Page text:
And I’ve also noticed that my walls have grown stonger over the years,
but have become less pleasing to the eye.
Functional, but unappealing — those are my walls these days.

Actually been thinking it’s time to dismantle some of those walls.
They’ve begun to wear, and as I’ve been patching and mending
I’ve had to stop myself at times from grabbing my sledgehammer
and beating time at its work.

But you’re not interested in my petty pyrrhic victories.
You want me to build a wall.
Just let me know when you want me to start.

She Waits

Hovering in the airless sky,
she waits with the patience of a spectral hawk,
hunting always for pleasure but never for sustenance.

Her prey is wise and experienced,
has learned that even on the clearest of days
she will be circling overhead.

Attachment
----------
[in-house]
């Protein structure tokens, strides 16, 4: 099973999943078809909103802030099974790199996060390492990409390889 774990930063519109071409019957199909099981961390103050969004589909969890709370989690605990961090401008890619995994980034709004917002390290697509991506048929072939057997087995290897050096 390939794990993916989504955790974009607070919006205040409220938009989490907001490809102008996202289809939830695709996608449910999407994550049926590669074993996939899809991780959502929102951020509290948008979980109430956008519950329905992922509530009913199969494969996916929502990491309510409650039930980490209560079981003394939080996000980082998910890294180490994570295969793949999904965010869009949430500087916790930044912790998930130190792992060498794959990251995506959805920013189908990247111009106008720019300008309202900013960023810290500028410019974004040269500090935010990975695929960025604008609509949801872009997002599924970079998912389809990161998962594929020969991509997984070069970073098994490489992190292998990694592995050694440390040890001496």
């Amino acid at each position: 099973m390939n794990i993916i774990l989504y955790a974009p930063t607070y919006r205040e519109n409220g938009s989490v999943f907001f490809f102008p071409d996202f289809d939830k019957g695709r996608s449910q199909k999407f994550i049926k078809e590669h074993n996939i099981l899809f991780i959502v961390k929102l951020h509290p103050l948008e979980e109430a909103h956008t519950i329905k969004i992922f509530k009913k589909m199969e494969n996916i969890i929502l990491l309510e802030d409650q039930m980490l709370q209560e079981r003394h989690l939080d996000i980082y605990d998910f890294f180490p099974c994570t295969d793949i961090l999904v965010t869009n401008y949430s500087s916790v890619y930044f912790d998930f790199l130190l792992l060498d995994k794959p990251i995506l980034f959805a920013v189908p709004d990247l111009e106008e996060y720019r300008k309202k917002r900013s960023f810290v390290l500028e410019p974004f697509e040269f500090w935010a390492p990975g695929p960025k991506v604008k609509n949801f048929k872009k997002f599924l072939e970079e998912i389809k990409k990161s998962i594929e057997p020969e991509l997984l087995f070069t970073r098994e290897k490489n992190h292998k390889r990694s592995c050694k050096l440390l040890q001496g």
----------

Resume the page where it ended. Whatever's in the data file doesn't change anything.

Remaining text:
So long as you stay focused, do what needs be done,
she will stay up there, harmlessly hovering,
never seeking your attention.

But she knows she can fly past the span of your attention,
she can overpower the might of man’s medicine,
she will have her time to hunt.

So she waits, a dark silhouette on the windless horizon,
knowing there will be a time for her to strike
and that her attack will never fail.

Dinner Relative


Every family has this relative who shows up for every holiday dinner;
everyone knows his name, recognizes the bony forehead and rounded cheeks so common in the family.
That voice, an appreciation of good music and bad puns, how he knows the details about everyone’s health —
he’s one of ours for sure, and yet, in the living room conversations,
when he’s in the bathroom or playing with cousins out in the yard,
it becomes clear that nobody really knows
where he lives, what he does for a living, when they first met him —
not even who the hell invited him to that first holiday dinner, whenever that was.

And then he returns,
sits in your uncle’s favorite chair
and speaks in that confident friendly voice that puts everyone back at ease.

Nobody really knows who he is,
but everybody is certain that he is one of us.